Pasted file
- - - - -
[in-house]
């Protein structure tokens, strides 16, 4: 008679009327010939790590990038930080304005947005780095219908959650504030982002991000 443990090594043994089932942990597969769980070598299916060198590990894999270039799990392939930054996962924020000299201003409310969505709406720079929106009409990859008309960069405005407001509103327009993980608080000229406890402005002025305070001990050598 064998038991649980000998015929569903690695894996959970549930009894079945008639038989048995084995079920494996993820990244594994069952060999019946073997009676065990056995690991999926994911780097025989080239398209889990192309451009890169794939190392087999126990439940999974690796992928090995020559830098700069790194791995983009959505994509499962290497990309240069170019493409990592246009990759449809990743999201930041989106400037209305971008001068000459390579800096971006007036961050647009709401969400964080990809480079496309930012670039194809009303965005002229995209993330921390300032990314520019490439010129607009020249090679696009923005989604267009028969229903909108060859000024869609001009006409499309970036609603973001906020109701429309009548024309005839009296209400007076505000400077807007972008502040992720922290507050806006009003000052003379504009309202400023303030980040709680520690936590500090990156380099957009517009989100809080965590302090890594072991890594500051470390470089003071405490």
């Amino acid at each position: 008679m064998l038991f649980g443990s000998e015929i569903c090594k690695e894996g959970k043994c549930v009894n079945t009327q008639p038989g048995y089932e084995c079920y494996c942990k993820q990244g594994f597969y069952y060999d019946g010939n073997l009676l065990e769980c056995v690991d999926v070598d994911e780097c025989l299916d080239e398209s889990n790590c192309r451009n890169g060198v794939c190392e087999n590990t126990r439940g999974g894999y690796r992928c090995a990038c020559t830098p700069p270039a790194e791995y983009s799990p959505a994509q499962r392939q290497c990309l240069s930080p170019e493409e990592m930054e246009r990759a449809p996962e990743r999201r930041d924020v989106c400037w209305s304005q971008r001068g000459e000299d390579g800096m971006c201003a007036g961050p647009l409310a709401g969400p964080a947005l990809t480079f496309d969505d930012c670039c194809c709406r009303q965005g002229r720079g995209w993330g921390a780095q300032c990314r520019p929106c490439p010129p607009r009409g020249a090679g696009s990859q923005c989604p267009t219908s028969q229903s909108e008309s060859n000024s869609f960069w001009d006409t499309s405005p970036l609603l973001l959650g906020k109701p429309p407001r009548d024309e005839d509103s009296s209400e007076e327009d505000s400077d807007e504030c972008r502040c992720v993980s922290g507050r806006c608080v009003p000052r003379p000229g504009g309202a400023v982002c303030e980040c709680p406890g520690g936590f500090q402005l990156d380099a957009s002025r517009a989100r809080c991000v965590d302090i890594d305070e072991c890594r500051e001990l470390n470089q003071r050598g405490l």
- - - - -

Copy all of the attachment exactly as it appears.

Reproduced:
[in-house]
């Protein structure tokens, strides 16, 4: 008679009327010939790590990038930080304005947005780095219908959650504030982002991000 443990090594043994089932942990597969769980070598299916060198590990894999270039799990392939930054996962924020000299201003409310969505709406720079929106009409990859008309960069405005407001509103327009993980608080000229406890402005002025305070001990050598 064998038991649980000998015929569903690695894996959970549930009894079945008639038989048995084995079920494996993820990244594994069952060999019946073997009676065990056995690991999926994911780097025989080239398209889990192309451009890169794939190392087999126990439940999974690796992928090995020559830098700069790194791995983009959505994509499962290497990309240069170019493409990592246009990759449809990743999201930041989106400037209305971008001068000459390579800096971006007036961050647009709401969400964080990809480079496309930012670039194809009303965005002229995209993330921390300032990314520019490439010129607009020249090679696009923005989604267009028969229903909108060859000024869609001009006409499309970036609603973001906020109701429309009548024309005839009296209400007076505000400077807007972008502040992720922290507050806006009003000052003379504009309202400023303030980040709680520690936590500090990156380099957009517009989100809080965590302090890594072991890594500051470390470089003071405490």
């Amino acid at each position: 008679m064998l038991f649980g443990s000998e015929i569903c090594k690695e894996g959970k043994c549930v009894n079945t009327q008639p038989g048995y089932e084995c079920y494996c942990k993820q990244g594994f597969y069952y060999d019946g010939n073997l009676l065990e769980c056995v690991d999926v070598d994911e780097c025989l299916d080239e398209s889990n790590c192309r451009n890169g060198v794939c190392e087999n590990t126990r439940g999974g894999y690796r992928c090995a990038c020559t830098p700069p270039a790194e791995y983009s799990p959505a994509q499962r392939q290497c990309l240069s930080p170019e493409e990592m930054e246009r990759a449809p996962e990743r999201r930041d924020v989106c400037w209305s304005q971008r001068g000459e000299d390579g800096m971006c201003a007036g961050p647009l409310a709401g969400p964080a947005l990809t480079f496309d969505d930012c670039c194809c709406r009303q965005g002229r720079g995209w993330g921390a780095q300032c990314r520019p929106c490439p010129p607009r009409g020249a090679g696009s990859q923005c989604p267009t219908s028969q229903s909108e008309s060859n000024s869609f960069w001009d006409t499309s405005p970036l609603l973001l959650g906020k109701p429309p407001r009548d024309e005839d509103s009296s209400e007076e327009d505000s400077d807007e504030c972008r502040c992720v993980s922290g507050r806006c608080v009003p000052r003379p000229g504009g309202a400023v982002c303030e980040c709680p406890g520690g936590f500090q402005l990156d380099a957009s002025r517009a989100r809080c991000v965590d302090i890594d305070e072991c890594r500051e001990l470390n470089q003071r050598g405490l």